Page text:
It was overpowering and, frankly, a bit unnerving. I thought maybe an extra of The Walking Dead — that never-ending show about decaying zombies and the mayhem they produce — had taken to residing in a closet in the room. Maybe the city's sewer line opted to blow out in my front yard or a turd factory opened shop next door.

I found the source a day or so later. A long worm somehow inched its way through the house and into the APBA room only to die. We had a lot of rain back then, and worms were all over the place in my driveway and back patio. I guess they, like many people during flooding, were seeking higher ground. Higher ground in this case constituted my back room behind a desk where I seldom voyage.

I discarded said stinker and resumed APBA game play.

But then the smell came back.

And I freaked.

I searched for more worms. But this time the stink seemed centered on one small area about head-high near the entrance to the room. It would come and then fade away. I would come home, wondering if the smell was there. Rather than first unload the day's fare from my pockets on the kitchen countertops, I'd beeline for the back room to see if the smell remained. Sometimes it was gone, other times it lingered.

It drove me freakin' nuts. Friends offered condolences. One caring soul asked if the smell seemed to follow me around wherever I went. Another thought I had dead animals in the wall.

I was losing my mind because I couldn't find the source. I don't believe in ghosts, but if they were real it'd be my luck it would be a flatulent one. GASper the Friendly Ghost?

I thought of calling one of those ghost hunters or séance people you see on the upper channels of cable, but I figured the hunter, bedecked in infrared cameras and recorders, would only capture clouds of red vapor. A real smellavison event. Had I called that Long Island Medium who has the show on The Learning Channel, I envisioned she'd ponder and feel the spirit and say, in that Jersey accent, “I'm sensing some kind of abdominal issues.” And I'd nod vigorously and break into tears, like all those people on her show do.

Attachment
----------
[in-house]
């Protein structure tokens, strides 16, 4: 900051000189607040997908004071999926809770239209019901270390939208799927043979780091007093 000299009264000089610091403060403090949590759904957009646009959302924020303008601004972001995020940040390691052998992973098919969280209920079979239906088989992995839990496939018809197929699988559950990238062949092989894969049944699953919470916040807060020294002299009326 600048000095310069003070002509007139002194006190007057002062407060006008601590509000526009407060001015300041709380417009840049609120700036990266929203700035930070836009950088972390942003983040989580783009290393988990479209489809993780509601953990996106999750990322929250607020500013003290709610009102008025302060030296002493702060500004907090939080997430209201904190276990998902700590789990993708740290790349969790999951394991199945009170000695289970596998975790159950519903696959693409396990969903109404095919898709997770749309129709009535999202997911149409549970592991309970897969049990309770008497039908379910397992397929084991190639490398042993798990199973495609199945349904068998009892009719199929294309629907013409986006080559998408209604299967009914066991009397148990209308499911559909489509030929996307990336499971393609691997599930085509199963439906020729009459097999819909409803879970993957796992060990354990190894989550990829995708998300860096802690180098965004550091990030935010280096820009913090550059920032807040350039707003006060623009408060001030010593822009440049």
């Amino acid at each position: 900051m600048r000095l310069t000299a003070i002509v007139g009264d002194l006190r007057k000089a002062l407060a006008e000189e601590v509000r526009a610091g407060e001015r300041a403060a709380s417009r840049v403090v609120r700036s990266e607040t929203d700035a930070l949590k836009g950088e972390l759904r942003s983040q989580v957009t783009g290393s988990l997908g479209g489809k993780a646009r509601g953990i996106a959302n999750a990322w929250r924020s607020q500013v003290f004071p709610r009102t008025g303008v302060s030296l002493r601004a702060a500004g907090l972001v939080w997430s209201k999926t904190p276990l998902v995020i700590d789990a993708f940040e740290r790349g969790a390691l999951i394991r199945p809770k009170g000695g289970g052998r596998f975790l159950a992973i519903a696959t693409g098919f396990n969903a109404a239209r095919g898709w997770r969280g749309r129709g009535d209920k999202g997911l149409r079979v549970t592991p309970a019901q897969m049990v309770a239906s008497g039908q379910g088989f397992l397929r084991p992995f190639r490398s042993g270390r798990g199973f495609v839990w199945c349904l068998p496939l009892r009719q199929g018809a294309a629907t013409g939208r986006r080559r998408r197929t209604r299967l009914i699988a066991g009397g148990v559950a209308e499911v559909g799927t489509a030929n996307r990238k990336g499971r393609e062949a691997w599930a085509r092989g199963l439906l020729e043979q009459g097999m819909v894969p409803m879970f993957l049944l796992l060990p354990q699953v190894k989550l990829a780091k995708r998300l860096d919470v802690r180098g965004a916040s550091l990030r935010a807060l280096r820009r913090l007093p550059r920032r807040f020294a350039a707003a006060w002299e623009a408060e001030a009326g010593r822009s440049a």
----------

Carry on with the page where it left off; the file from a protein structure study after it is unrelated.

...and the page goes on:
I even climbed into the attic to see if some animal with an irritable bowel moved overhead.

But there was nothing there.

So, was I losing my mind? I've read about migraine-sufferers smelling odd things when their olfactory system when awry. But other than the continual C5 disc issue I have, there were no other headaches indicating my health was, to continue the metaphor here, sliding down the drainpipe.

Then, the other day as I was leaving, I noticed movement in the APBA room. It was another worm! He was inching slowly to the middle of the room, maybe heading for the same spot his buddy croaked a few weeks earlier. He was covered in worm slime and smelled like someone was boiling cabbage in a municipal wastewater treatment plant that the EPA had deemed in violation of 32 regulations; you know, like a high school cafeteria.

I donned a hazmat suit, got the paper towels and bundled him up.

The smell hasn't returned. But I am still leery of saying all is well. I won't go to any all-you-can-eat Mexican places now because I won't know if that's me or some nasty stench-worm again.